“There is no Hindu or Muslim question in Kashmir,” Sheikh Mohammad Abdullah said in 1948, “we do not use such language.” Inside of eight weeks in 2008, the shrine-land wars that scorched the State succeeded in reducing it to a hate-driven dystopia. Sunday’s agreement between the Shri Amarnathji Sangharsh Samiti and the Jammu and Kashmir government is an important step forward in bridging the communal divide. While the agreement falls short of a full resolution of the crisis, it has doused the flames of Hindu chauvinist reaction in Jammu. Now the State government can concentrate on engaging with the still-unresolved crisis in Kashmir. Predictably, secessionist groups as well as the People’s Democratic Party, whose electoral prospects seem dismal, have assailed the agreement, calling it one-sided. However, National Conference leader and ex-Chief Minister, Farooq Abdullah, has welcomed it as a “good sign,” saying he was delighted that the “hatred that was developing between communities in the State has come to an amicable end.” Almost alone among the State’s major league politicians, Dr. Abdullah appears to understand the need to engage with all the State’s peoples, not just parochial constituencies in Kashmir or Jammu. Dr. Abdullah’s record as an administrator may be arguable — but he must be commended for showing the instinctive secularism and democratic spirit J&K so desperately needs.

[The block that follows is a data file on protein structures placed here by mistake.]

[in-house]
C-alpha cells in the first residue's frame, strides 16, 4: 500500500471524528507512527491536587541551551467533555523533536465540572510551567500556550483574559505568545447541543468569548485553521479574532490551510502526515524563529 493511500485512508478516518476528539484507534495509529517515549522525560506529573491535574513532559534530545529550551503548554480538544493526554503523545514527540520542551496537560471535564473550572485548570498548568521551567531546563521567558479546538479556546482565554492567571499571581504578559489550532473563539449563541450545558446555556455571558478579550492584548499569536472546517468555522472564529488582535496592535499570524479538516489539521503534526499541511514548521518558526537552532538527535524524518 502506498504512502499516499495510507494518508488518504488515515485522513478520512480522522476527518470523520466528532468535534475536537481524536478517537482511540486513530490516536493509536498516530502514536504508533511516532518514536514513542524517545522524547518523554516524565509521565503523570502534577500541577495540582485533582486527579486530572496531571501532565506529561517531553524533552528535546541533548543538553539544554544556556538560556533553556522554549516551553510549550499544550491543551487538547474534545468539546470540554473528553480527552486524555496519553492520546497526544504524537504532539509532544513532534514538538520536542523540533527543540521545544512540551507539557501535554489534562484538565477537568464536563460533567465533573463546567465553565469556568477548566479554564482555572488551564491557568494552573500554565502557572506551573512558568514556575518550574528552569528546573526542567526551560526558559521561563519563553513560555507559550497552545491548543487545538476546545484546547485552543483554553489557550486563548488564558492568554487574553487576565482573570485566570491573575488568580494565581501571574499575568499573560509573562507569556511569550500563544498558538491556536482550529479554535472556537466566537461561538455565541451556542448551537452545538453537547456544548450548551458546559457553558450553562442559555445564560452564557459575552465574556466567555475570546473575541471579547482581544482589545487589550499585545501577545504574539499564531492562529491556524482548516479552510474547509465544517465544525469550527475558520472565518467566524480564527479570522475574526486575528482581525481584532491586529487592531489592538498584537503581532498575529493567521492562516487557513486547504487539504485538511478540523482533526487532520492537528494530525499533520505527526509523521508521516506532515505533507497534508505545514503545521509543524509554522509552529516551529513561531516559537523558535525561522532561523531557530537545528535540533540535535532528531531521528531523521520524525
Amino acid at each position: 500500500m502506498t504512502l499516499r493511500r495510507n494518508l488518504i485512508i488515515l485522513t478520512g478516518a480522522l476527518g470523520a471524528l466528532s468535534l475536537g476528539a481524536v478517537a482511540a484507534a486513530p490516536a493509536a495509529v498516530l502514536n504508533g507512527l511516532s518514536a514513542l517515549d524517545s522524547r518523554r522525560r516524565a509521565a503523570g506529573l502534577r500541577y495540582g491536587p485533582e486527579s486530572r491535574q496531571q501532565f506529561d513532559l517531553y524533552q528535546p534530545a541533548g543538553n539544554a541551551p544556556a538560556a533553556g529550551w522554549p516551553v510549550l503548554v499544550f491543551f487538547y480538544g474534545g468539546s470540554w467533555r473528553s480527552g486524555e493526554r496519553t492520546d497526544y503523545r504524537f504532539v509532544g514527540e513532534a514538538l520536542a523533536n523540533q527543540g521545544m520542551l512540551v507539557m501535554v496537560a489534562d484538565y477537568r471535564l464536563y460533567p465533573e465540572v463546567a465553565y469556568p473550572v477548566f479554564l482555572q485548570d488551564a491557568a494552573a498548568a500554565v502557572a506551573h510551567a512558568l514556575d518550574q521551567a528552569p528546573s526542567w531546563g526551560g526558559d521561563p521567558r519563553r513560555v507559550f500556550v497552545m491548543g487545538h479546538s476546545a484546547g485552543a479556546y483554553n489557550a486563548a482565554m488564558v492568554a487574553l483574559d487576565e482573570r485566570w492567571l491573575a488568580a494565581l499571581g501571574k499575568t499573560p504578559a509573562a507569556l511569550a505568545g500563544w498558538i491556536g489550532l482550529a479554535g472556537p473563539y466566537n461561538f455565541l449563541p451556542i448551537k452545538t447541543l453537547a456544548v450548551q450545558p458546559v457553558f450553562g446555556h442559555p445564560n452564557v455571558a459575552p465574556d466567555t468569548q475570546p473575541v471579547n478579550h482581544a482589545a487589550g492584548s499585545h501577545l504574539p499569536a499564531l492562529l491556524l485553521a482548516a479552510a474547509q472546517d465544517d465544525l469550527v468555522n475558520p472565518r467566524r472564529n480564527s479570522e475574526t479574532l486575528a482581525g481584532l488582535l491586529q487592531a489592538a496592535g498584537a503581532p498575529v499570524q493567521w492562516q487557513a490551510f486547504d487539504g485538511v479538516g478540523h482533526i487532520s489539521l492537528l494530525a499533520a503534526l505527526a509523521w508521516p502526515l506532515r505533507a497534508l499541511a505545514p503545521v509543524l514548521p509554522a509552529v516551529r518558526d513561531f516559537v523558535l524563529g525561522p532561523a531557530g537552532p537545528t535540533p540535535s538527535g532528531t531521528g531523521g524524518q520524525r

Many steps remain to be taken if the fears — real and imagined — feeding violence in Kashmir are to be stilled. Islamists in Kashmir have stoked concerns that the disruption of commercial traffic along the Jammu-Srinagar highway by Hindutva groups is the prelude to a larger ‘genocidal’ campaign. New Delhi could re-establish its bona fides by persuading Islamabad to open the Srinagar-Muzaffarabad road for cross-Line of Control trade. Pakistan promised to allow commerce across the LoC in August, but subsequently pushed back the date to October 1. It does not appear to have built the customs bays and warehousing facilities needed for cargo movements to begin. Given its preoccupation with internal political problems, Islamabad seems unlikely to give priority to cross-LoC trade. However, it has a real opportunity to win goodwill in both New Delhi and Srinagar by delivering on its promise. At home, all political eyes will be on the Election Commission of India, which has conducted a series of Assembly elections over the last year and more with consummate skill, defying dire predictions in some cases. What it needs to do right away is to consult all the relevant political parties democratically and with an open mind — to explore the feasibility of holding J&K elections as early as possible and, in any case, no later than January 9, 2009, keeping in view the date of dissolution of the Assembly.